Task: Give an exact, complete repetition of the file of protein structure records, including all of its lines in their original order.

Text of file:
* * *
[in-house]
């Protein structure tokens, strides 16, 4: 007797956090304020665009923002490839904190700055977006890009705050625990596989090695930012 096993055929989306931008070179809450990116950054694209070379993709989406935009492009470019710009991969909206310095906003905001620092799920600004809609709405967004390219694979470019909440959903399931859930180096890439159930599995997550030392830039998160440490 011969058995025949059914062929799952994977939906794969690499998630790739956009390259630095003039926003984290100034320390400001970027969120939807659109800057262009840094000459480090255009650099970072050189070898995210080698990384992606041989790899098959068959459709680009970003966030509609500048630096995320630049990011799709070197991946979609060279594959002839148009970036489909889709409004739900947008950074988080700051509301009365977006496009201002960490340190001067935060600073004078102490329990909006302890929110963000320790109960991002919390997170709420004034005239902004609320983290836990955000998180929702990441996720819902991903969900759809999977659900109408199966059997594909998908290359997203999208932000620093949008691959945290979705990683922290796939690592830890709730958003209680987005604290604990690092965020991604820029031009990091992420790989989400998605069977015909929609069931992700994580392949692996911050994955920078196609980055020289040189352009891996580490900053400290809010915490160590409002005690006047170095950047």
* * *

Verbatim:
[in-house]
């Protein structure tokens, strides 16, 4: 007797956090304020665009923002490839904190700055977006890009705050625990596989090695930012 096993055929989306931008070179809450990116950054694209070379993709989406935009492009470019710009991969909206310095906003905001620092799920600004809609709405967004390219694979470019909440959903399931859930180096890439159930599995997550030392830039998160440490 011969058995025949059914062929799952994977939906794969690499998630790739956009390259630095003039926003984290100034320390400001970027969120939807659109800057262009840094000459480090255009650099970072050189070898995210080698990384992606041989790899098959068959459709680009970003966030509609500048630096995320630049990011799709070197991946979609060279594959002839148009970036489909889709409004739900947008950074988080700051509301009365977006496009201002960490340190001067935060600073004078102490329990909006302890929110963000320790109960991002919390997170709420004034005239902004609320983290836990955000998180929702990441996720819902991903969900759809999977659900109408199966059997594909998908290359997203999208932000620093949008691959945290979705990683922290796939690592830890709730958003209680987005604290604990690092965020991604820029031009990091992420790989989400998605069977015909929609069931992700994580392949692996911050994955920078196609980055020289040189352009891996580490900053400290809010915490160590409002005690006047170095950047």